Skip Hollandsworth

Before joining the Texas Monthly staff, in 1989, executive editor Skip Hollandsworth worked as a reporter and columnist in Dallas and as a television producer and documentary filmmaker. During his tenure with the magazine, he has received several journalism awards, including a National Headliners Award, the national John Hancock Award for Excellence in Business and Financial Journalism, the City and Regional Magazine gold award for feature writing, and the Texas Institute of Letters O. Henry Award for magazine writing.

He has been a finalist four times for a National Magazine Award, the magazine industry’s equivalent of the Pulitzer Prize, and in 2010 he won the National Magazine Award in feature writing for “Still Life,” his story about a young man who, after suffering a crippling football injury in high school, spent the next 33 years in his bedroom, unable to move. The 2011 movie Bernie, which Hollandsworth co-wrote with Richard Linklater, is based on his January 1998 story, “Midnight in the Garden of East Texas.”

Stories

Ross Perot, Jr.

It’s junior’s mint, and he’s making the most of it.

Adkins Family Values

The family that plays together stays together. Meet one of the world’s most successful classical music clans.

The Best Little Whorehouse Goes Public (But Just Barely)

After fifteen years, Tommy Tune and Larry L. King are at it again: The sequel to the most famous musical about our state opens of Broadway.

Nerdvana!

In the nineties, it’s hip to be square and cool to be clueless. Our guide to the new Texas man.

Born to Run

In the campaign for governor, the Republican nominee is out to prove to voters—and himself—that he’s his own George Bush.

Love and Death on the Third Floor

She was the princess who wore Tiffany perfume. He was the middle-class guy who raced cars. But when they met on the cystic fibrosis wing of a Dallas hospital, romance bloomed.

Fallen Angels

We started out as pious kids helping Wichita Falls celebrate the birth of Christ. We ended up astray in a manger.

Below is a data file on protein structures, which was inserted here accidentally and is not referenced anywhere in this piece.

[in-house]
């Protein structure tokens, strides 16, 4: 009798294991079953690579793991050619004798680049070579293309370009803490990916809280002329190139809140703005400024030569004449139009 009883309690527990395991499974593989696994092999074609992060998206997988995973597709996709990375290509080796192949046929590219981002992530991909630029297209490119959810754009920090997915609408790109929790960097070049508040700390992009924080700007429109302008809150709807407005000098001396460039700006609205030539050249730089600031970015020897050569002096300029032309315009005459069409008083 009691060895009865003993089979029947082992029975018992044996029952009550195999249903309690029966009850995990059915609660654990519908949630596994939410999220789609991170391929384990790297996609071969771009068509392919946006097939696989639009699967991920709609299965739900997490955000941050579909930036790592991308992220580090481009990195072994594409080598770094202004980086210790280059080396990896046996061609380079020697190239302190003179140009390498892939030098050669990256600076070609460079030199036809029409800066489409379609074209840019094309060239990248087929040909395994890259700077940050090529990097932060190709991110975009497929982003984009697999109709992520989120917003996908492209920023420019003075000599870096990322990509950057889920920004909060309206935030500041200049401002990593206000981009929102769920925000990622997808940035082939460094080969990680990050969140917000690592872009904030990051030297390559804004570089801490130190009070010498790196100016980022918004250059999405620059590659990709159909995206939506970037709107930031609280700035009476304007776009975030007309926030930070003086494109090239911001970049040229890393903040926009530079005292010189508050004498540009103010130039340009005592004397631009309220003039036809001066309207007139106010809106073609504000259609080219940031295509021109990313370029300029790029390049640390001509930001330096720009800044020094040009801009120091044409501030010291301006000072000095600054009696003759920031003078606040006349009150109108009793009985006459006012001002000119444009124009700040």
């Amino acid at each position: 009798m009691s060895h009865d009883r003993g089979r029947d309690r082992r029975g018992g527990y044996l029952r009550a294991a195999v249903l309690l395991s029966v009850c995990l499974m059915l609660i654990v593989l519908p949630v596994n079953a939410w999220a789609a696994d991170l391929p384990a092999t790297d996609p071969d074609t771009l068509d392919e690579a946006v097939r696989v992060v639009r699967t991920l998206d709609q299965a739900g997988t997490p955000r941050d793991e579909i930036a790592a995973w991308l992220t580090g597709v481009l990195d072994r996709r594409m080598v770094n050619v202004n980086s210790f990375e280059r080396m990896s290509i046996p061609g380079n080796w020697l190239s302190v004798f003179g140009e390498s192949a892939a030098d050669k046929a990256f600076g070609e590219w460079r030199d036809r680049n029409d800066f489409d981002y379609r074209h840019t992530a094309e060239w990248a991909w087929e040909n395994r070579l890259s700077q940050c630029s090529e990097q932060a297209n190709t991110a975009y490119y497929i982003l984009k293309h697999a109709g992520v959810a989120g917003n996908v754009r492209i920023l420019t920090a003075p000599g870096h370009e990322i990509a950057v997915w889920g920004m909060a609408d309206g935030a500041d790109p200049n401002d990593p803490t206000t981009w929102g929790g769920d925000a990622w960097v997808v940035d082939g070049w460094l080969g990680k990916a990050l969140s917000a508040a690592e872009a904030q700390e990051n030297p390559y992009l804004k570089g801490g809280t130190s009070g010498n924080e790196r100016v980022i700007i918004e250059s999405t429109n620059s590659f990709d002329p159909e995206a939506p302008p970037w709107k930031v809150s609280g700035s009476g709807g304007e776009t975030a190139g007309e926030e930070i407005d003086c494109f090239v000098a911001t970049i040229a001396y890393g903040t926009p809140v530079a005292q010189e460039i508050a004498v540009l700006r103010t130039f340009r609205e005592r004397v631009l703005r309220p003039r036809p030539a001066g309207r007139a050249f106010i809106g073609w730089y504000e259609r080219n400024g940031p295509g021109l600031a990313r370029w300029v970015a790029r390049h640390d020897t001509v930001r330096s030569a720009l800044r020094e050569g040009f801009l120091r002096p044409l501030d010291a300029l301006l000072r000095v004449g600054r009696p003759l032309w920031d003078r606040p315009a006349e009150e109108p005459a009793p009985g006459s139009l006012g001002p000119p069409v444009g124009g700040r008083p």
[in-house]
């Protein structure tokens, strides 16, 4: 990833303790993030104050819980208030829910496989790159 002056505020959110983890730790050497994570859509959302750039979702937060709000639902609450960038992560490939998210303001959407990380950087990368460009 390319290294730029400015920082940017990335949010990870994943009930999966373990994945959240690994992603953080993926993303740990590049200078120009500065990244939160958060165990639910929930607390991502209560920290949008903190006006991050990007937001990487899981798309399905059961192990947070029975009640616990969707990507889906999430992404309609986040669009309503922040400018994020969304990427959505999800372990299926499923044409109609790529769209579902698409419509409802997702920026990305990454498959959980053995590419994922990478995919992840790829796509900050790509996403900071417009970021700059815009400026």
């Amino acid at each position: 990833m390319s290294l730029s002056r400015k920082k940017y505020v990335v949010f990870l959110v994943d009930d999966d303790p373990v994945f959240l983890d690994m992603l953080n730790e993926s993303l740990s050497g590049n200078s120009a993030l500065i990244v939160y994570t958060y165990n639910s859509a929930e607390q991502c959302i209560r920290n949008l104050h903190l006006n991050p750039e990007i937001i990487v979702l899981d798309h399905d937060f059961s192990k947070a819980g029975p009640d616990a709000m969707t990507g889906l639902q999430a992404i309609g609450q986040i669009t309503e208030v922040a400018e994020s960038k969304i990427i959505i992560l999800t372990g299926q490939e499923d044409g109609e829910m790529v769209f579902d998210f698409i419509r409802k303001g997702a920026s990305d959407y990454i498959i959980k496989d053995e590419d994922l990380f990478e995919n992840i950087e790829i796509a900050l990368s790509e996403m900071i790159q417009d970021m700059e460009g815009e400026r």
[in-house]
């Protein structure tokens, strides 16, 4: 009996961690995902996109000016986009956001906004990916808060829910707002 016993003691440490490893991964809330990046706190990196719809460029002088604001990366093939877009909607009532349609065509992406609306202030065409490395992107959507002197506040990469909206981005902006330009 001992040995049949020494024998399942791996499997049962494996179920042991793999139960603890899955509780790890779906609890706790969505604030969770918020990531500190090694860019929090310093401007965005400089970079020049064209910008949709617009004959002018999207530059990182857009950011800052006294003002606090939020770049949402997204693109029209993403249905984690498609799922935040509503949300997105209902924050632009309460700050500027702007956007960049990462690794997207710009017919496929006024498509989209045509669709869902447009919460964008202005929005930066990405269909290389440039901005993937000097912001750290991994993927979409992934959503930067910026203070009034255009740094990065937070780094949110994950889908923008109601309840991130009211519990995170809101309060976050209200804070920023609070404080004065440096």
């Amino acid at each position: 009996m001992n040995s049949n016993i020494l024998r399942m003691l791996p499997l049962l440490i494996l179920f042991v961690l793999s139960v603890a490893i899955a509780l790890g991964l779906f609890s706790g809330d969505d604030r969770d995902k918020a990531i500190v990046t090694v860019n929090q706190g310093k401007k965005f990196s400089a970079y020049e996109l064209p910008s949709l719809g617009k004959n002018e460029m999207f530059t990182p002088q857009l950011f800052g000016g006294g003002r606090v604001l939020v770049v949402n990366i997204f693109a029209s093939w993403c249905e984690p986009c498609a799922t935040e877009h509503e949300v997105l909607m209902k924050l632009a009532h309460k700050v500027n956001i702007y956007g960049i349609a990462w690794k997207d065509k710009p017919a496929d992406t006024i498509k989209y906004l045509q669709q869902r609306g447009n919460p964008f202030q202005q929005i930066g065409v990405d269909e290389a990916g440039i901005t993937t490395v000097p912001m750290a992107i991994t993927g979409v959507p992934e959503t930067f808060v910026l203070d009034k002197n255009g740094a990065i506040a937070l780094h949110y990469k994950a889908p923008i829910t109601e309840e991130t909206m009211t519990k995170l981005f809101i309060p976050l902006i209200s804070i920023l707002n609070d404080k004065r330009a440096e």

Who Killed Baby Carolyn?

Decades after Carolyn McMorris died of a massive head injury, her sisters shockingly allege that their stepmother murdered her.

The Seduction of Cruiser and Bruiser

Police officers Randy Harris and Swany Davenport were called heroes for busting Dallas drug dealers. But when they broke the laws they had pledged to uphold, the dealers cried foul—and the heroes got busted.

The Making of a Sex Symbol, 1993

How did Vickie Smith, waitress from Mexia, become Anna Nicole Smith, world-famous face? It’s anyone’s Guess?

See No Evil

Dallas police say Charles Albright is the coldest, most depraved killer of women in the city’s history. To me, he seems like a perfect gentleman. Maybe too perfect.

Hooray for Big Hair!

A strand-by-strand look at the roots of a Texas phenomenon.

The Almost Great Bank Robbery

It seemed like the perfect inside job: A respected cop conspires with his teller girlfriend to pull the biggest bank heist in San Antonio history. If they hadn’t been so careless, they might have gotten away with it.

The Meanest Divorce

When Chuck Smith kidnapped his own small boys to keep them from his estranged wife, a simple divorce case turned into an international family feud.

Possessed by the Devil

The way two mysterious deaths affected the town of Childress says a lot about the lure of satanism and the power of gossip.

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